How Government Data Is Being Misused to Question COVID-19 Vaccine Safety
Unverified reports linking the vaccine to deaths have been circulating on social and mainstream media for months
In April, an Ohio woman in her 50s died after suffering “blunt force injuries from a motorcycle accident,” according to a report of the incident.
No other details about the crash or the woman were mentioned—save for one thing: About a week earlier, she had received her first dose of the Moderna coronavirus vaccine.
For that reason alone, details of the woman’s death were included in an obscure online government database known as VAERS (pronounced “vares”). It’s meant to be a place where anyone—healthcare providers, manufacturers, consumers—can report an adverse event after a vaccine is given. By design, reports are submitted without verification that the harm actually stemmed from the vaccine.
But vaccine opponents and others have been using the database to stoke concerns about the safety of COVID-19 vaccines. In mid-September, for example, when speaking about the number of people who allegedly died from the COVID-19 vaccine, the Fox News host Tucker Carlson said “reports collected by the Biden administration itself indicate that number is actually in the thousands,” an apparent reference to the VAERS database. (A spokesperson for Carlson didn’t respond to a request for comment.)
All vaccines, including those against COVID-19, undergo rigorous clinical trials, in some cases involving tens of thousands of people. But those trials might not involve enough people with a particular risk factor, meaning certain issues might not be noticed by researchers at the earlier stages. Moreover, any vaccine might cause rare side effects that emerge later on.
Launched in 1990, VAERS is used by the CDC and FDA to detect “concerning patterns or unusual and unexpected changes” that might indicate a safety problem once vaccines are on the market, according to a 2015 academic paper published by researchers at both agencies in the journal Vaccine.
“VAERS is important because it can capture events that were not routinely collected in active surveillance in clinical trials, more rare than would have been observed in trials because of limited sample sizes, or occur in populations not adequately studied in clinical trials,” says Steven J. Jacobsen, MD, interim executive director of the Marshfield Clinic Research Institute, a Wisconsin-based medical research institute, and former president of the American College of Epidemiology.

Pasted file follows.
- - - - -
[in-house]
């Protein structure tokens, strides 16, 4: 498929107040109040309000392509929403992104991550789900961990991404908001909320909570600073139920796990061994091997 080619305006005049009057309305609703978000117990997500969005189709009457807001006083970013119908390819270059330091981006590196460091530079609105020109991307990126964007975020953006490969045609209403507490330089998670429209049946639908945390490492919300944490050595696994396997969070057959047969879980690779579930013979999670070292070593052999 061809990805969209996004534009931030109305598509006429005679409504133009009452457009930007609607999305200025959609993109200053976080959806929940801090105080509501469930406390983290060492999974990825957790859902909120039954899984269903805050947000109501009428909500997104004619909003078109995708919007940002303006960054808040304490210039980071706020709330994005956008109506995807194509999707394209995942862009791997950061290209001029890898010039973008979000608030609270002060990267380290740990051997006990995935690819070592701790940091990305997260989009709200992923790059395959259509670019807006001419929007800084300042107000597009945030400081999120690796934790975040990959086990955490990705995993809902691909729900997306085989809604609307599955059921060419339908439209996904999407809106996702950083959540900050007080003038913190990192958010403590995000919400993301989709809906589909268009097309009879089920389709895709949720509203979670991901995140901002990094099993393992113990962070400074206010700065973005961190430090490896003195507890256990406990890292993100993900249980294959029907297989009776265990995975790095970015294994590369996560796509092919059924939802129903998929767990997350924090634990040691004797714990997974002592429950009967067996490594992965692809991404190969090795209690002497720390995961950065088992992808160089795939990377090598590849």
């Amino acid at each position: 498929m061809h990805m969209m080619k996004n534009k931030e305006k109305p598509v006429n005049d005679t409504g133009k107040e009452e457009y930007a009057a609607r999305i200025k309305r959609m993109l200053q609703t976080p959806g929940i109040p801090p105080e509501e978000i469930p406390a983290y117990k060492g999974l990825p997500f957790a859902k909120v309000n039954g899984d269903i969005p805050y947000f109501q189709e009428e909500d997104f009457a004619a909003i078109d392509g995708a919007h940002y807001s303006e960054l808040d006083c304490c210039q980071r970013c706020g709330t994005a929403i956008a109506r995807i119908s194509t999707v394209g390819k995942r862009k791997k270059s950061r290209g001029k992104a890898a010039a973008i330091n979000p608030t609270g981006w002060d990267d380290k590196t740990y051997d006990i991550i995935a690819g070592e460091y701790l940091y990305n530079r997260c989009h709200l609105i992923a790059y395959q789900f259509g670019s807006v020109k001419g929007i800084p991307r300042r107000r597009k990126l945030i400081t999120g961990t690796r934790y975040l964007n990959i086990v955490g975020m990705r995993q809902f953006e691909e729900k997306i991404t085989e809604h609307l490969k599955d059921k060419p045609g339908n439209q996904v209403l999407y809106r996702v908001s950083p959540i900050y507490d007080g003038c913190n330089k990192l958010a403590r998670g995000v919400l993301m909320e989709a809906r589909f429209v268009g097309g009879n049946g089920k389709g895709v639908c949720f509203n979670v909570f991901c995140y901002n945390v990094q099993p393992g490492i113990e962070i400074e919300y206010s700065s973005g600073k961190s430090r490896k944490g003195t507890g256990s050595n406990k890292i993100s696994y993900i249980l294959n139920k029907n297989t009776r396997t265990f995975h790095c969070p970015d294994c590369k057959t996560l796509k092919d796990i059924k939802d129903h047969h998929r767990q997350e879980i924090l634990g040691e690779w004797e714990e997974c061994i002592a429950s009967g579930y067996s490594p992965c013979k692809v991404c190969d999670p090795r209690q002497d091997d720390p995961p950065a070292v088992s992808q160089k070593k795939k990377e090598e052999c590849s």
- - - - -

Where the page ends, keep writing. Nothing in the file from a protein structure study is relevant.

For example, government researchers investigated reports of myocarditis, or inflammation of the heart muscle, that were submitted to VAERS, and then alerted the public when they deemed that risk plausible. The CDC has said it’s continuing to monitor the development.
VAERS reports on their own communicate only that some sort of adverse event, minor or major, happened after someone received a vaccine. Additional work and information are needed to establish whether the vaccine was the cause.
Physicians, epidemiologists, and statisticians at the CDC and FDA assess the number of reports received, what sort of events are reported, and the number of doses distributed. Then they compare the rate an adverse event is reported in VAERS with the rate of the same adverse event with other vaccines.
So while the reports alone generally can’t tie a vaccine to an adverse event, it can play an important role.
“VAERS can often provide the earliest information on potential vaccine safety problems,” the 2015 vaccine paper by CDC and FDA researchers says.
If it does detect potential safety issues, researchers at the CDC and FDA can then investigate further using other systems, such as the CDC’s Vaccine Safety Datalink, which receives more specific data from nine major healthcare organizations and can help measure “attributable risk,” says Emory’s Orenstein.
Unverified and Misused